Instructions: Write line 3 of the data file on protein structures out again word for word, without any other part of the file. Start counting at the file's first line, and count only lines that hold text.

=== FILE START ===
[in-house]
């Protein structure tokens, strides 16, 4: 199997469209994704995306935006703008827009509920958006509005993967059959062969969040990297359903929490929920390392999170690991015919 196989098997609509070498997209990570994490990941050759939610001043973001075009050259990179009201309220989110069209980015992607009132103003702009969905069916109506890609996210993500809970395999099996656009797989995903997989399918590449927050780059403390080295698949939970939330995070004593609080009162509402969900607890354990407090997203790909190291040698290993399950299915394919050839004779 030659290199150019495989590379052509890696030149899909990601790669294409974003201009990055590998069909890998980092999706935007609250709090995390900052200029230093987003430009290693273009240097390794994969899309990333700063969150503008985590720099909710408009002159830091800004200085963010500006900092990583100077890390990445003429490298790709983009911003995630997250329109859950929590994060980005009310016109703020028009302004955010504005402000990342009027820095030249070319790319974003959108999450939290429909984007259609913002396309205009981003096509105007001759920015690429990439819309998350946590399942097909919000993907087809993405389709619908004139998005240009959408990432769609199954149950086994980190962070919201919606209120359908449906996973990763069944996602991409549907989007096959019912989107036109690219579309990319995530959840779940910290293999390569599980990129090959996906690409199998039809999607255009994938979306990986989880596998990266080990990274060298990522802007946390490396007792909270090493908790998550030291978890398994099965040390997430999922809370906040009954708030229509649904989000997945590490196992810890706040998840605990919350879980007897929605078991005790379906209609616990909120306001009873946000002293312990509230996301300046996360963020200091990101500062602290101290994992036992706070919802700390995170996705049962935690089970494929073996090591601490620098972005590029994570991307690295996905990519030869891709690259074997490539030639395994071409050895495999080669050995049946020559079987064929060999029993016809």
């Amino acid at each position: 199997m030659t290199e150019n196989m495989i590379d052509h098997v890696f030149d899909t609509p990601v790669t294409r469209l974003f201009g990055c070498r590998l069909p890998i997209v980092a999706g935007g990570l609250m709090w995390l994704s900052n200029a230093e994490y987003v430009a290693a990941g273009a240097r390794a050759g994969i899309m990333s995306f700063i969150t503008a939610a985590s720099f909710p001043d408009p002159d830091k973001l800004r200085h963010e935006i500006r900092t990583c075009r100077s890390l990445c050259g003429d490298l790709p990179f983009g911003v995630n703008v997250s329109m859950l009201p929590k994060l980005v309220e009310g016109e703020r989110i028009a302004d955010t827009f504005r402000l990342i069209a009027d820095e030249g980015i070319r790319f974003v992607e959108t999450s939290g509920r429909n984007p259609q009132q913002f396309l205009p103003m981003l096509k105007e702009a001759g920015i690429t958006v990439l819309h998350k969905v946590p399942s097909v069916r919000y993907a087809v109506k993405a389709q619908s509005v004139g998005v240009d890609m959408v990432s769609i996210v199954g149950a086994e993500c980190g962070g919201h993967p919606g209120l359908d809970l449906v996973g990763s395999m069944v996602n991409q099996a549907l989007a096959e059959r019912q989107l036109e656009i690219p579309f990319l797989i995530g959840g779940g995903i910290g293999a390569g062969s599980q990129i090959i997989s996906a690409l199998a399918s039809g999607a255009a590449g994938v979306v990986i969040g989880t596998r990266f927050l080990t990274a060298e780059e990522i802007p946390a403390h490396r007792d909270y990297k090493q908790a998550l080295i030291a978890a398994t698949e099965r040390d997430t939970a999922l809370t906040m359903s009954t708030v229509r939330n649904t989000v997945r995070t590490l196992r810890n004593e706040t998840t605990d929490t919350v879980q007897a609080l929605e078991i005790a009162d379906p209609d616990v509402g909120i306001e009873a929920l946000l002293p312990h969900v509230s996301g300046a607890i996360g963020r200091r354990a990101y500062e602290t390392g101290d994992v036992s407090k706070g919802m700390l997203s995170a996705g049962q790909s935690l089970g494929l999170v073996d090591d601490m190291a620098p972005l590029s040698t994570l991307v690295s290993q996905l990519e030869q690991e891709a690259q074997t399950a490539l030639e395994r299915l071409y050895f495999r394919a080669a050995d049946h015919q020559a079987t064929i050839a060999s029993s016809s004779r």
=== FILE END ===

């Amino acid at each position: 199997m030659t290199e150019n196989m495989i590379d052509h098997v890696f030149d899909t609509p990601v790669t294409r469209l974003f201009g990055c070498r590998l069909p890998i997209v980092a999706g935007g990570l609250m709090w995390l994704s900052n200029a230093e994490y987003v430009a290693a990941g273009a240097r390794a050759g994969i899309m990333s995306f700063i969150t503008a939610a985590s720099f909710p001043d408009p002159d830091k973001l800004r200085h963010e935006i500006r900092t990583c075009r100077s890390l990445c050259g003429d490298l790709p990179f983009g911003v995630n703008v997250s329109m859950l009201p929590k994060l980005v309220e009310g016109e703020r989110i028009a302004d955010t827009f504005r402000l990342i069209a009027d820095e030249g980015i070319r790319f974003v992607e959108t999450s939290g509920r429909n984007p259609q009132q913002f396309l205009p103003m981003l096509k105007e702009a001759g920015i690429t958006v990439l819309h998350k969905v946590p399942s097909v069916r919000y993907a087809v109506k993405a389709q619908s509005v004139g998005v240009d890609m959408v990432s769609i996210v199954g149950a086994e993500c980190g962070g919201h993967p919606g209120l359908d809970l449906v996973g990763s395999m069944v996602n991409q099996a549907l989007a096959e059959r019912q989107l036109e656009i690219p579309f990319l797989i995530g959840g779940g995903i910290g293999a390569g062969s599980q990129i090959i997989s996906a690409l199998a399918s039809g999607a255009a590449g994938v979306v990986i969040g989880t596998r990266f927050l080990t990274a060298e780059e990522i802007p946390a403390h490396r007792d909270y990297k090493q908790a998550l080295i030291a978890a398994t698949e099965r040390d997430t939970a999922l809370t906040m359903s009954t708030v229509r939330n649904t989000v997945r995070t590490l196992r810890n004593e706040t998840t605990d929490t919350v879980q007897a609080l929605e078991i005790a009162d379906p209609d616990v509402g909120i306001e009873a929920l946000l002293p312990h969900v509230s996301g300046a607890i996360g963020r200091r354990a990101y500062e602290t390392g101290d994992v036992s407090k706070g919802m700390l997203s995170a996705g049962q790909s935690l089970g494929l999170v073996d090591d601490m190291a620098p972005l590029s040698t994570l991307v690295s290993q996905l990519e030869q690991e891709a690259q074997t399950a490539l030639e395994r299915l071409y050895f495999r394919a080669a050995d049946h015919q020559a079987t064929i050839a060999s029993s016809s004779r």